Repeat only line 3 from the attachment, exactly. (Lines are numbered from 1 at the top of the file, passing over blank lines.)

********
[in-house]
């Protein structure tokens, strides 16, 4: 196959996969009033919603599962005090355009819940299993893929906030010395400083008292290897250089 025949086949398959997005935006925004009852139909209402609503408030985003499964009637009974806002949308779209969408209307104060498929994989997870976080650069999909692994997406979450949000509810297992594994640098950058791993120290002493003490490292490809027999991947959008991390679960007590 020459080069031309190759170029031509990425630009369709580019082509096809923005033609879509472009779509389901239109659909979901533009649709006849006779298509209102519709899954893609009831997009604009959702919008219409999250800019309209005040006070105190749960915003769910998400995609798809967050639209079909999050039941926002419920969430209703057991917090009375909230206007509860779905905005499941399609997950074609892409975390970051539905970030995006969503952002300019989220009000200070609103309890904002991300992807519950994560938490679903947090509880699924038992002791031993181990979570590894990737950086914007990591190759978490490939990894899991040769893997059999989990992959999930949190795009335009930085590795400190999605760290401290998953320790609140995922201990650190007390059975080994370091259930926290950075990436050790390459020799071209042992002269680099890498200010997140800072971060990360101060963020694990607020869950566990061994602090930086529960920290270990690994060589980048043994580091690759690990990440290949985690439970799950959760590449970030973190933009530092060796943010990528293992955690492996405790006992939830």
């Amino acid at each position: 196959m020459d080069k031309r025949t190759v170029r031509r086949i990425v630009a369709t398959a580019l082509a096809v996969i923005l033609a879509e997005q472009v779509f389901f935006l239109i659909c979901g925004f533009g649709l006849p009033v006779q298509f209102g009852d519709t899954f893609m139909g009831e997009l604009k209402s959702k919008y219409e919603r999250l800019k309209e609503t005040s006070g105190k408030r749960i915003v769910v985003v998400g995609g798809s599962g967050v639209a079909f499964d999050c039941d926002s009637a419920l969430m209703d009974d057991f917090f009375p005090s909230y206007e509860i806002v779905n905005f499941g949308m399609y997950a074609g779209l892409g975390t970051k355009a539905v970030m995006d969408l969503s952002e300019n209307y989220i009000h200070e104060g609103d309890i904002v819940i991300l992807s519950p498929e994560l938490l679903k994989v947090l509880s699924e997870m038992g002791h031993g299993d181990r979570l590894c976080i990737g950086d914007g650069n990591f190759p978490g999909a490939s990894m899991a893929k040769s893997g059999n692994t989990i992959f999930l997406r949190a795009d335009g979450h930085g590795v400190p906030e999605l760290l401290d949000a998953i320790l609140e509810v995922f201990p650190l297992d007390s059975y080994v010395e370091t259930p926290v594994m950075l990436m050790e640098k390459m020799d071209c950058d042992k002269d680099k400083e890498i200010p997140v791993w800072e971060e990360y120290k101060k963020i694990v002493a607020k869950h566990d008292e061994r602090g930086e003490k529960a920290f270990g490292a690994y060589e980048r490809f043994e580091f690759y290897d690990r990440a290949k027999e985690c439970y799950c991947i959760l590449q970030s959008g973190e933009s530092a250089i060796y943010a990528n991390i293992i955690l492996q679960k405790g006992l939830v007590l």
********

């Amino acid at each position: 196959m020459d080069k031309r025949t190759v170029r031509r086949i990425v630009a369709t398959a580019l082509a096809v996969i923005l033609a879509e997005q472009v779509f389901f935006l239109i659909c979901g925004f533009g649709l006849p009033v006779q298509f209102g009852d519709t899954f893609m139909g009831e997009l604009k209402s959702k919008y219409e919603r999250l800019k309209e609503t005040s006070g105190k408030r749960i915003v769910v985003v998400g995609g798809s599962g967050v639209a079909f499964d999050c039941d926002s009637a419920l969430m209703d009974d057991f917090f009375p005090s909230y206007e509860i806002v779905n905005f499941g949308m399609y997950a074609g779209l892409g975390t970051k355009a539905v970030m995006d969408l969503s952002e300019n209307y989220i009000h200070e104060g609103d309890i904002v819940i991300l992807s519950p498929e994560l938490l679903k994989v947090l509880s699924e997870m038992g002791h031993g299993d181990r979570l590894c976080i990737g950086d914007g650069n990591f190759p978490g999909a490939s990894m899991a893929k040769s893997g059999n692994t989990i992959f999930l997406r949190a795009d335009g979450h930085g590795v400190p906030e999605l760290l401290d949000a998953i320790l609140e509810v995922f201990p650190l297992d007390s059975y080994v010395e370091t259930p926290v594994m950075l990436m050790e640098k390459m020799d071209c950058d042992k002269d680099k400083e890498i200010p997140v791993w800072e971060e990360y120290k101060k963020i694990v002493a607020k869950h566990d008292e061994r602090g930086e003490k529960a920290f270990g490292a690994y060589e980048r490809f043994e580091f690759y290897d690990r990440a290949k027999e985690c439970y799950c991947i959760l590449q970030s959008g973190e933009s530092a250089i060796y943010a990528n991390i293992i955690l492996q679960k405790g006992l939830v007590l």